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August 11, 2022

Sioux Falls, S.D. — The U.S. Geological Survey assumed complete operational control of the Landsat 9 satellite from NASA today at the USGS Earth Resources Observation and Science (EROS) Center in a ceremony featuring Assistant Secretary for Water and Science Tanya Trujillo and Cathy Richardson, deputy director of flight projects at NASA's Goddard Space Flight Center.

Landsat 9 is the most recent in the Landsat series of remote-sensing satellites which provide global coverage of landscape changes on Earth since 1972. All Landsat images are freely available to the public. The Landsat program – a joint effort between NASA and the USGS – recently marked 50 years of continuous service on July 23, 2022.

Landsat 9 handover with DOI, NASA and USGS officials
Landsat 9 handover between USGS Earth Resources Observation and Science and NASA.

“Our partnership with NASA over many years has been good for science and good for the American people," said Assistant Secretary Trujillo. “A half-century archive of Landsat’s Earth observations is a magnificent achievement in the history of science. This 50-year record gives scientists a consistent baseline that can be used to track climate change and enables them to see changes to the land that might not otherwise be noticed.”

“For more than 50 years now, Landsat satellites have helped us learn more about how Earth systems work, how human activities affect those systems, and how we can make better decisions for the future,” said NASA Administrator Bill Nelson. “Landsat 9, the latest joint effort by NASA and the USGS, proudly carries on that remarkable record.”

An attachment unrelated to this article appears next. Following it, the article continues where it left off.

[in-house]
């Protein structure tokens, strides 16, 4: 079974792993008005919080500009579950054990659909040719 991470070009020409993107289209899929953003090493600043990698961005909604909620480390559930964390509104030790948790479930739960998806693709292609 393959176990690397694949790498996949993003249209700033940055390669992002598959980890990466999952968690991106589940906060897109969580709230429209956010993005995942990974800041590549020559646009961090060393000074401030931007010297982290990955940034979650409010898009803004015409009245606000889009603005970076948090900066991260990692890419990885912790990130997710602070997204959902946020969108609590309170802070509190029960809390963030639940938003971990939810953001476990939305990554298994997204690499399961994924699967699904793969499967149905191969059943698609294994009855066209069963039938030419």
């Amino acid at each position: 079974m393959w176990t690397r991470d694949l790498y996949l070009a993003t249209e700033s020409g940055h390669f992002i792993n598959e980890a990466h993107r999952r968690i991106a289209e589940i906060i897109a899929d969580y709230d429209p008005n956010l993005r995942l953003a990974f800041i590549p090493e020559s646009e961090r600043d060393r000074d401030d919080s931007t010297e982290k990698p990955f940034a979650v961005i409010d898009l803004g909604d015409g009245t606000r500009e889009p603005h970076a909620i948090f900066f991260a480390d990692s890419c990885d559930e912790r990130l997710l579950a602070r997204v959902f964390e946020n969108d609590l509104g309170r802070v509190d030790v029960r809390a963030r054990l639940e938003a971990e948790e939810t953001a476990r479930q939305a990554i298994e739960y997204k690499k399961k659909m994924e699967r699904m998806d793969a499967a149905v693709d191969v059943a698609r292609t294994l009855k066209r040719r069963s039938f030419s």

Landsat 9 launched from Vandenberg Space Force Base in California on Sept. 27, 2021. Since then, NASA mission engineers and scientists, with USGS collaboration, have been putting the satellite through its paces—steering it into its orbit, calibrating the detectors, and collecting test images. Now fully mission-certified, the satellite is under USGS operational control for the remainder of its mission life.

Landsat 9 joined Landsat 8, which has been orbiting since 2013. Together, the two satellites collect images of Earth’s full land surface every eight days. USGS specialists collect an average of 740 Landsat 9 scenes every day from around the world to be processed and archived at the USGS EROS Center in Sioux Falls.

Remote-sensing satellites, such as Landsat, help scientists observe the world using ranges of light beyond the power of human sight to monitor land changes that may have natural or human causes. Landsat is unique because it consistently captures a comprehensive view of Earth at a “moderate resolution” of approximately 30 square meters per pixel, the area of a baseball infield. This global view of changes on the land through decades provides an unparalleled perspective for a broad range of data applications in such fields as agriculture, water management, forestry, disaster response, national security, and—crucially—climate-change science.

Estimates indicate that Landsat provides billions of dollars in value to the U.S. economy each year. Starting in 2008, Landsat images and data became available to the public at no charge – a distribution model comparable to free location data provided through the GPS system and weather information from NOAA. This policy has served to expand applications of Landsat data that enable greater efficiencies for government agencies and academic and non-profit organizations while creating profitable commercial opportunities for information-service industries. Google Earth Engine and ESRI Landsat Explorer are just two examples of commercial Landsat applications.

Looking beyond the current Landsat 8 and 9 satellites to another mission by the end of the decade, a joint NASA-USGS design team has identified an affordable, next-generation concept for the Landsat Next mission. Its planned specifications respond to rigorously documented system requirements to meet ever-increasing user needs to better monitor, understand and eventually predict changes to our Nation’s land surfaces, farmlands, forests, surface waters, and coastlines.

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